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The compound object lets you group objects together and manage them as though they were one object, by specifying in the usual way pos, color, size (or length, width, height), axis, up, opacity, shininess, emissive, and texture. Moreover, the display of a complicated compound object is faster than displaying the individual objects one at a time. (In Web VPython version 2.1 the details were somewhat different.)

The object shown above is a compound of a cylinder and a box:

handle = cylinder( size=vector(1,.2,.2),                   
                   color=vector(0.72,0.42,0) )

head = box( size=vector(.2,.6,.2), pos=vector(1.1,0,0),              c
            color=color.gray(.6) )

hammer = compound([handle, head])
hammer.axis = vector(1,1,0)

The size of the object: After creating the compound named "hammer", hammer.size represents the size of the xyz bounding box of the object. The x, y, and z components of hammer.size can also be referred to as hammer.length, hammer.height, and hammer.width.

The position of the compound is hammer.pos: After creating the compound, hammer.pos is located at the center of the bounding box. Later changes to hammer.pos move the center of the compound object to a new location.

No linkage of axis and size: After creating the hammer as a compound object, changing the axis rotates the combined object. Changing the axis does not affect the size.

Invisible objects are included: All objects in the list become part of the compound, even if they have visible = False. It is as though all the objects have visible set to True.

The individual objects in a compound are "frozen". You can't change their attributes such as positions or orientations except as a group.

Color blending

Setting hammer.color to something other than white makes a multiplicative blend of the overall color with the colors of the individual objects. For example, if the color of the handle is cyan, vector(0,1,1), and the hammer color is yellow, vector(1,1,0), the blend results in vector(0*1, 1*1, 0*0) or vector(0,1,0), which is green. If you plan to vary the color after creating the compound object, start with the color being white, vector(1,1,1), which is the default.

Specifying an origin

As mentioned above, after creating a compound its position (pos) is at the center of the bounding box that encloses all the pieces of the compound. Sometimes it is convenient for pos to be somewhere else in the compound, such as at the left end or even outside the bounding box. When creating a compound you can optionally specify a different location by setting the "origin", as in "compound([....] origin=vec(x,y,z))". This sets the initial pos of the compound to the origin, and when you move the compound by changing pos, origin doesn't change, thereby preserving a record of the original choice of origin.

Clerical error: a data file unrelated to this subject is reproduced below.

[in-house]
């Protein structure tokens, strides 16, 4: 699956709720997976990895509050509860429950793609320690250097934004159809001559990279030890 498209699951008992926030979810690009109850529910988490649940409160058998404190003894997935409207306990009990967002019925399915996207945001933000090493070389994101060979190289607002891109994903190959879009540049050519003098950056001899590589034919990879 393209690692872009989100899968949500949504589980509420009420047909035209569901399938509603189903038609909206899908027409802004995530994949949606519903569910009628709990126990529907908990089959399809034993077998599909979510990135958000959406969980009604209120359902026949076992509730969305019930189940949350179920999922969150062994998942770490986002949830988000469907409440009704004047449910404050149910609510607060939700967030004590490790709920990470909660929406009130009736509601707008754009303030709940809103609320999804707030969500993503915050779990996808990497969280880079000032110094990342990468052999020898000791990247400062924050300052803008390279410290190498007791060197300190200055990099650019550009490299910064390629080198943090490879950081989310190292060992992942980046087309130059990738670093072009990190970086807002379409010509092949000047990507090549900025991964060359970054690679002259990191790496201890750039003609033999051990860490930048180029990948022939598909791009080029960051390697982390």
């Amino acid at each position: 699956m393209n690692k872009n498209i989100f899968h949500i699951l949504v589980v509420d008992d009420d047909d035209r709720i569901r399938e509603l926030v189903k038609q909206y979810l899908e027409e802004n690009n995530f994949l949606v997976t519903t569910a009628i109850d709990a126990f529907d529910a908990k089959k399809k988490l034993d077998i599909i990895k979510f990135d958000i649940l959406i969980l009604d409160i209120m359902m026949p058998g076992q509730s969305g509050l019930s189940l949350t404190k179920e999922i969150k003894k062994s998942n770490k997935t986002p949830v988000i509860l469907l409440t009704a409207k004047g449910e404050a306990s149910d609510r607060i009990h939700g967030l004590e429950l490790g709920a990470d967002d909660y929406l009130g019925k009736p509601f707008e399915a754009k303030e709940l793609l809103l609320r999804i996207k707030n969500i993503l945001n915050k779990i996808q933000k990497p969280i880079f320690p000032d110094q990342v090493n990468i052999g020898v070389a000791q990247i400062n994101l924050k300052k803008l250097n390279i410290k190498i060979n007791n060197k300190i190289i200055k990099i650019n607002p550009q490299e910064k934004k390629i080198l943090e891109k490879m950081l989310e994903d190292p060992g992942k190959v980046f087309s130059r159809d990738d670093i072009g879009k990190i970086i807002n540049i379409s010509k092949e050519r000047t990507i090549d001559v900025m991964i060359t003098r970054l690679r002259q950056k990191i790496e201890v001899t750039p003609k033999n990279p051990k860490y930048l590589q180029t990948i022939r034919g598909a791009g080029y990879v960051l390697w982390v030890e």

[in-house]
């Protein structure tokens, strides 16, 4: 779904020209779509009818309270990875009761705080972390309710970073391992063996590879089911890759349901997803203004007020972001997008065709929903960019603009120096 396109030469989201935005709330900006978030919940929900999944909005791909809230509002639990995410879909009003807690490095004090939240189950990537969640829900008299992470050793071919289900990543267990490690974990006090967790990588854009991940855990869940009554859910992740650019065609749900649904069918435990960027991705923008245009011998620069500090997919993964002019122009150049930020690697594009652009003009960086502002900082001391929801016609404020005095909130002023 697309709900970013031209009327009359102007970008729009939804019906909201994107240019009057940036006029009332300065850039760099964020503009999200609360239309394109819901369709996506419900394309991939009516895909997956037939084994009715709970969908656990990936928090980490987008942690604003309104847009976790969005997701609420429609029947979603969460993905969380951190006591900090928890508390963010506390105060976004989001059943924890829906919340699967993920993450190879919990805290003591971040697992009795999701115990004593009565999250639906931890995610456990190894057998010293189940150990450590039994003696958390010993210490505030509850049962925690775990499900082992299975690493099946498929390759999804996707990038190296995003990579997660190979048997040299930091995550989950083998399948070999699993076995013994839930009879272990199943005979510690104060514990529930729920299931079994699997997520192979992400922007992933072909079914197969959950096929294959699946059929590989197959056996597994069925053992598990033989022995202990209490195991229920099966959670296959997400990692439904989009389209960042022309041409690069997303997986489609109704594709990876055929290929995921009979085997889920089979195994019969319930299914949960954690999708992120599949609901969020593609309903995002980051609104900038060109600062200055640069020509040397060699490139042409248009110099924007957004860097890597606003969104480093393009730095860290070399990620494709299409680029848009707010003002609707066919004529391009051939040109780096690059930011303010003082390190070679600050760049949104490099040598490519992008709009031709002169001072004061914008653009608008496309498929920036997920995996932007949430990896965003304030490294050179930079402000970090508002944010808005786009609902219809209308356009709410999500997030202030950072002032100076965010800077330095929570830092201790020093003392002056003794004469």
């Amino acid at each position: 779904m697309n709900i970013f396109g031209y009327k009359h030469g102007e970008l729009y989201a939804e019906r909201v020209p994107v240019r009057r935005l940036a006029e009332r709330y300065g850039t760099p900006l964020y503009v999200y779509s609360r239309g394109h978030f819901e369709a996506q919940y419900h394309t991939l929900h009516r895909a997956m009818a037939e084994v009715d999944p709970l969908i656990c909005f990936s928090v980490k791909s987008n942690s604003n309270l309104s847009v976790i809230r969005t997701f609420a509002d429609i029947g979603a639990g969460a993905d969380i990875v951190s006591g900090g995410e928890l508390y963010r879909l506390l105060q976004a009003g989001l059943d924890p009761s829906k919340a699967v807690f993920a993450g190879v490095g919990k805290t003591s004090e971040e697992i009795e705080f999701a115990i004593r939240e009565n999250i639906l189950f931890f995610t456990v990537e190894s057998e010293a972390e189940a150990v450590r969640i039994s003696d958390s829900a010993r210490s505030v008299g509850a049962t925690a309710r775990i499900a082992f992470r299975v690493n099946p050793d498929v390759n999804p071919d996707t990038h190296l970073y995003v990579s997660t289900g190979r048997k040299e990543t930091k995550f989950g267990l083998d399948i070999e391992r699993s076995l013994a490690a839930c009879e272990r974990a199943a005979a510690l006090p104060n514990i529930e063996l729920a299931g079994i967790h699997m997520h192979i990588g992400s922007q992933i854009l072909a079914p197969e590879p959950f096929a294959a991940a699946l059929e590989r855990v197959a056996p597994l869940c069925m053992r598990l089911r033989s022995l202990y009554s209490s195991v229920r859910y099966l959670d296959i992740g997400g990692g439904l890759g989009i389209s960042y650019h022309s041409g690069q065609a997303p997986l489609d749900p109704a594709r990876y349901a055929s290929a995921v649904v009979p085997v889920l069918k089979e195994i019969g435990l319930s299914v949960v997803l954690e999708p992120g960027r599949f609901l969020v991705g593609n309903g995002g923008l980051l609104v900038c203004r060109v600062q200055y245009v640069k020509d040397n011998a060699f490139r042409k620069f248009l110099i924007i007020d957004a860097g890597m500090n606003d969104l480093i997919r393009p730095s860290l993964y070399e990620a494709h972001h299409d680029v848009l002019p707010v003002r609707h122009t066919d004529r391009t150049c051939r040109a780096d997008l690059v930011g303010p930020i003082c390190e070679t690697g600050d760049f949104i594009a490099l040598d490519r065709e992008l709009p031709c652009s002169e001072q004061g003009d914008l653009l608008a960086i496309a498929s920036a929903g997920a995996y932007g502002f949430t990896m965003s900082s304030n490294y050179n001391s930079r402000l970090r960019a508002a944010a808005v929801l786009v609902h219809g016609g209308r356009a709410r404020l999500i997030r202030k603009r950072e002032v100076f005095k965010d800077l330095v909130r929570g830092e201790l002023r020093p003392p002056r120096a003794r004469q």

Setting parameters when creating a compound

You can optionally specify parameters to be applied to a compound after its creation. The following statement is equivalent to creating the hammer, then changing the position and axis, where the resulting center of the compound will be at vector(3,2,0):

hammer = compound( [handle, head], pos=vector(3,2,0),
                   axis=vector(1,1,0) )

If you specify an origin, that sets the default pos value, which is then changed if you also specify a value for pos when creating the compound.

All of the objects to be compounded must belong to the same canvas, and the compound itself must also be in this canvas. Also, it is currently not possible to clone a compound to a different canvas.

Compound and world coordinates

There are two functions for translating between compound and world coordinates, which may differ if the compound object has been moved or rotated or resized. Suppose when you created the compound c a location on one of the objects was the vector v, and that after moving, rotating, and resizing the compound you would like to know where that point is now. In the following, world_pos is the corresponding location in "world" coordinates, the actual location in the current 3D scene:

world_pos = c.compound_to_world(v)

You can go the other way, from world coordinates to the coordinates at the time you created the compound. The following will display the value of the vector v:

print( c.world_to_compound(world_pos) )

Current restrictions

Currently objects in a compound can have their own values of color, opacity, shininess, and emissive, but they cannot have individual textures or bumpmaps, which can only be specified for the combined object, and which affect all of the compounded objects.

Currently label objects, lights, and objects based on curve objects (curve, helix) cannot be compounded. However, triangles, quads, and even other compounds can be compounded. Also, a compound object can be cloned to make additional copies.